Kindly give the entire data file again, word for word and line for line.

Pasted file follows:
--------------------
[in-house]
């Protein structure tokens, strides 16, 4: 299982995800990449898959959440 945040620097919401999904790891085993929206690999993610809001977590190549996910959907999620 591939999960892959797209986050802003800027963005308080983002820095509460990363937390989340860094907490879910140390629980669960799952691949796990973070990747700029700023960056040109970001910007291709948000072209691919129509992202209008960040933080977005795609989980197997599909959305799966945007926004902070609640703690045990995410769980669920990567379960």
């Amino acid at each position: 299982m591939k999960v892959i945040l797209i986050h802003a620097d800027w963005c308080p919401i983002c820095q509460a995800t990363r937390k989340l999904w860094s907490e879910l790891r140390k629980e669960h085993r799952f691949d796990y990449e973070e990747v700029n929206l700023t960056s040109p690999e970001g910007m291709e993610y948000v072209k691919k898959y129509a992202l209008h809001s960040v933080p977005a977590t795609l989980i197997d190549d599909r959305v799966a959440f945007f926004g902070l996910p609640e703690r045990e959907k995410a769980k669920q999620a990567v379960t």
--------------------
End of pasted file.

[in-house]
């Protein structure tokens, strides 16, 4: 299982995800990449898959959440 945040620097919401999904790891085993929206690999993610809001977590190549996910959907999620 591939999960892959797209986050802003800027963005308080983002820095509460990363937390989340860094907490879910140390629980669960799952691949796990973070990747700029700023960056040109970001910007291709948000072209691919129509992202209008960040933080977005795609989980197997599909959305799966945007926004902070609640703690045990995410769980669920990567379960």
């Amino acid at each position: 299982m591939k999960v892959i945040l797209i986050h802003a620097d800027w963005c308080p919401i983002c820095q509460a995800t990363r937390k989340l999904w860094s907490e879910l790891r140390k629980e669960h085993r799952f691949d796990y990449e973070e990747v700029n929206l700023t960056s040109p690999e970001g910007m291709e993610y948000v072209k691919k898959y129509a992202l209008h809001s960040v933080p977005a977590t795609l989980i197997d190549d599909r959305v799966a959440f945007f926004g902070l996910p609640e703690r045990e959907k995410a769980k669920q999620a990567v379960t």